Why: Since 2007, the Community Meditation Center has been “supporting each individual’s efforts to alleviate suffering, stress, and discord in themselves and in the world. CMC objectives oppose the destructive forces of greed, hatred, and delusion by cultivating generosity, compassion, and wisdom.” On August 9 at 7:00, the Upper West Side institution will be holding its annual gala online, benefiting CMC in addition to the Black Lives Matter Global Network and First Nations Development Institute. The all-star lineup features singer-songwriter Rufus Wainwright, kirtan chanter Krishna Das, Met Opera stars Anthony Roth Costanzo and Krysty Swann, soprano Amy Burton and pianist John Musto, cellist Shirley Hunt, baritone Stephen Salters, and Native American flutist R. Carlos Nakai, with Insight Meditation Society cofounders Joseph Goldstein and Sharon Salzberg, hosted by Dan Harris. Donations begin at $25 to attend the benefit and go up to $1,000 with copies of several of the participants ’ books and CDs.


The Gaze

New online media series The Gaze rehearses on Zoom before debuting July 30

Who: Sharon Lawrence, Yvette Cason, Devere Rogers, Galen J. Williams, Jason “Freckle” Green, Eugene Byrd, T. C. Carson, Larry Powell
What: Premiere of new digital series
Where: Facebook, YouTube, Twitch
When: Thursdays, July 30 - August 27, free with RSVP, 10:00
Why: Many theater festivals are going virtual these days because of the pandemic lockdown, and joining the parade is the Evergreen Festival, albeit this one is an all-new, fictional work of metatheater itself, created by actor and playwright Larry Powell. The five-week series follows the life and career of openly queer Black actor Jerome Price over the course of fifty years, beginning with “…NO HOMO.” On its GoFundMe page, Powell explains, “In between protests, self-care, virtual funerals, and starting a full-on performing arts academy all in the span of a couple of months . . . in partnership with Angelica Robinson’s Tell Me a Story Productions and with a small army of multicultural artists and activists, I made this piece of artivism. ⁣The Gaze is a cycle of plays that examines the process of building culturally specific and queer works of color in historically white spaces. It tackles hard topics like racism head-on. It wrestles with the question: Why strain to be free under a gaze fixed on your imprisonment when it’s you who is holding the key? Why stay? Go where?” The impressive cast features Yvette Cason, Devere Rogers, Galen J. Williams, Jason “Freckle” Green, Eugene Byrd, T. C. Carson, and Sharon Lawrence as Evergreen Theatre Festival interim artistic director Miranda Cryer; you can learn more about her and the festival in the below prologue as well as watch a tech rehearsal here.

Presented as the online gathering “Fire Circle: A Celebration of Black, LGBTQIA & BIPOC Lives” with DJs and postshow discussions with artists and activists, each episode can be seen for free on Facebook, YouTube, and Twitch from Thursday nights at 10:00 until the next Sunday at 11:59 pm. “Building this work has brought me through the poison of the past to the medicine of the present moment. This work puts the pain into the fire so that it may alchemize into power,” Powell recently posted on social media. “Theater is sacred ritual and it extends into all forms of media. It cannot be left behind. It is the foundation and basis of all forms. Find the theater in anything you do and there you will find the boundless strength and resilience of the human spirit.”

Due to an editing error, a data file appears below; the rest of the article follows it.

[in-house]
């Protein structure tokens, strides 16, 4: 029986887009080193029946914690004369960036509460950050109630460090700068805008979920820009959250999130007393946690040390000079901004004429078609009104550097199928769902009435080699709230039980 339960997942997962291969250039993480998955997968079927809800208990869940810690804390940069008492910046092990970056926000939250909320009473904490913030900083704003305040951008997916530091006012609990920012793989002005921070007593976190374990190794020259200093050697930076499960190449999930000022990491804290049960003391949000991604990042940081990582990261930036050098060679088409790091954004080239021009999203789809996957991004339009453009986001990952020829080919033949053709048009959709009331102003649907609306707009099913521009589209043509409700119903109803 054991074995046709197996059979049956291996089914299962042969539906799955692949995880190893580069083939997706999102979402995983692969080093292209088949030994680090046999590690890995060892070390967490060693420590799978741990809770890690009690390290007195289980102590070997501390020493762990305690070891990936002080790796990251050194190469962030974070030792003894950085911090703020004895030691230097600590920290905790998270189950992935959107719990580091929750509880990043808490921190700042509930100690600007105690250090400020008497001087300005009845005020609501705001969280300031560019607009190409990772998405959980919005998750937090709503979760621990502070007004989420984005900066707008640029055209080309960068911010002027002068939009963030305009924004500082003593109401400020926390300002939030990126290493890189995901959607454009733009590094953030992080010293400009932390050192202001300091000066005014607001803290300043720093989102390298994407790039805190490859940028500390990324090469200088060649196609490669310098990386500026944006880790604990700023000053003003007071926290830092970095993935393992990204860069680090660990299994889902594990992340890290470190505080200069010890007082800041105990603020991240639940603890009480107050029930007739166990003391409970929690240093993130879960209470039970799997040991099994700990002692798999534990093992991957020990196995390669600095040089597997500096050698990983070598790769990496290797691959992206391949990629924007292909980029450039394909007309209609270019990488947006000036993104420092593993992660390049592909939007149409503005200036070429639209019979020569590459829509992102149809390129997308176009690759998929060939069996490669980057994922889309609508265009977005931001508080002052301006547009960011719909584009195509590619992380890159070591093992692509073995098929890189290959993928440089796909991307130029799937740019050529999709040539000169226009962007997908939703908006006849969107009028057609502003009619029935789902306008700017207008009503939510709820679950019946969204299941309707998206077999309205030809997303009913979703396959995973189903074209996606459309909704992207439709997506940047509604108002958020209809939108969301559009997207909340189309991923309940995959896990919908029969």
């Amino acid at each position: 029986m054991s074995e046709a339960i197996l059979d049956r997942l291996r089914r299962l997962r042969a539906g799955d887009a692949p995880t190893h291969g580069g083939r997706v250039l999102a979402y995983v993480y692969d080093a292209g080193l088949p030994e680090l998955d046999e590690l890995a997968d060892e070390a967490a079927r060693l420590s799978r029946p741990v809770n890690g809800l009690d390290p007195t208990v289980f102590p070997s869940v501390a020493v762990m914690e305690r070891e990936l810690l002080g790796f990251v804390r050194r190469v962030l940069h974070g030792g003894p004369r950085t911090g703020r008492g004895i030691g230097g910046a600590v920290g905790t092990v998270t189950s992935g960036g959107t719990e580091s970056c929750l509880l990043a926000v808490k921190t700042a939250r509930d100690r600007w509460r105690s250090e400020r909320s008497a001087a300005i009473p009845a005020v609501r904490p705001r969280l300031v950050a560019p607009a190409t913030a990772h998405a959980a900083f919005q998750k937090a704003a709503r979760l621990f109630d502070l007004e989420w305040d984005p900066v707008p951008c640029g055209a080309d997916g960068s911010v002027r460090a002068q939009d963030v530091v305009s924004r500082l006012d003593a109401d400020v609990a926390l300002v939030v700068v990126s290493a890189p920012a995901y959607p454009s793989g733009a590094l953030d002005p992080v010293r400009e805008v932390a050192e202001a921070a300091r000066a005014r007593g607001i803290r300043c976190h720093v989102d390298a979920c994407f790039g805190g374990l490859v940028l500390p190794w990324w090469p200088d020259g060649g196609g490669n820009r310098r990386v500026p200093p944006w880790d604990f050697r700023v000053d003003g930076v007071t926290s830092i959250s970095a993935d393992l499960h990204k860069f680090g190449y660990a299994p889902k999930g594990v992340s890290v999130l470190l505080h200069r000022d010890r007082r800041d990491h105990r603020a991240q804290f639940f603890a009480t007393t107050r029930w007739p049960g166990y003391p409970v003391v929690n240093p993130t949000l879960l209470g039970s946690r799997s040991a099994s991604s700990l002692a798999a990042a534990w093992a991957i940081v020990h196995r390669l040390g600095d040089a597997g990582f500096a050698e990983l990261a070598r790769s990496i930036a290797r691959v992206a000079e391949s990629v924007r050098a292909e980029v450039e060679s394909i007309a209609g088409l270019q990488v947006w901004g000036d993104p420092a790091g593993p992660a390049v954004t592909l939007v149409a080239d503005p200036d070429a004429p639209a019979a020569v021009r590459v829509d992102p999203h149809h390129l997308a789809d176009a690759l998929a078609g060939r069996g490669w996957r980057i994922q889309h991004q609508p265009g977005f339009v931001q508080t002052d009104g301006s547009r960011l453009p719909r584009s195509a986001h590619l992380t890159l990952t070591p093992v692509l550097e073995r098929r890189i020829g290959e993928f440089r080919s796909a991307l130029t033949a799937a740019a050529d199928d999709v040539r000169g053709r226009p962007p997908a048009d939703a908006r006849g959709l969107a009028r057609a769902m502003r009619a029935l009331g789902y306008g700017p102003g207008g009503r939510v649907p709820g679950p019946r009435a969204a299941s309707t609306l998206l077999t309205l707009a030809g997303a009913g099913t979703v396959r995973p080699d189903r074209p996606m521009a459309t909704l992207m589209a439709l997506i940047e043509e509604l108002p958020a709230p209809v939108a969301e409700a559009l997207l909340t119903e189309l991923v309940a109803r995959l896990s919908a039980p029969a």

Theatre for the New City hopes to take latest summer musical offscreen and into parks

Theater for the New City hopes to take latest summer musical offscreen and into parks

Who: Crystal Field, Matthew Angel, JC Augustin, Alexander Bartenieff, Celeste Bradsher, Celestina Bradsher, Cheryl Gadsen, Michael-David Gordon, Sam Gutierrez, Ben Harburg, Dan Kelley, Terry Lee King, T. Scott Lily, Mark Marcante, Jessy Ortiz, Allison Patrick, Emily Pezzella, Justin Rodriguez, Michael Sanders, Ebonaya Smallwood, Natasha Velez, Juan Villegas, Lei Zhou
What: New oratorio by Crystal Field and Joseph Vernon Banks
Where: Theater for the New City online and individual park websites
When: Saturdays and Sundays, August 1 - September 13, free, 2:00
Why: The original plan was for Theater for the New City to stage its latest Summer Street Theater work, Liberty or Just Us: A City Park Story, at outdoor sites across the five boroughs, from Tenth St. and First Ave. in front of the troupe’s home to St. Mary’s Park, Abe Lebewohl Park, the Naumburg Bandshell in Central Park, Fort Greene Park, Travers Park, Tappen Park, and other locations, but Covid-19 had something to say about that. In the show, a large cast of eighteen actors and a keyboardist (trimmed down from a six-piece band) follows a park manager as he navigates through the coronavirus pandemic while dealing with privatization, police brutality, land grabbing, and prejudice; the details were developed through workshops with park managers, a teacher, a protest organizer, a Black policeman, and even a clown. TNC cofounder and artistic director and Obie winner Crystal Field wrote the book and lyrics and directs; the music is by Joseph Vernon Banks. Liberty or Just Us: A City Park Story has been adapted both for online viewing and for socially distanced outdoor presentations, should New York City’s rules about performances and gatherings change. There will also be an opportunity to occasionally sing along, with words projected onscreen.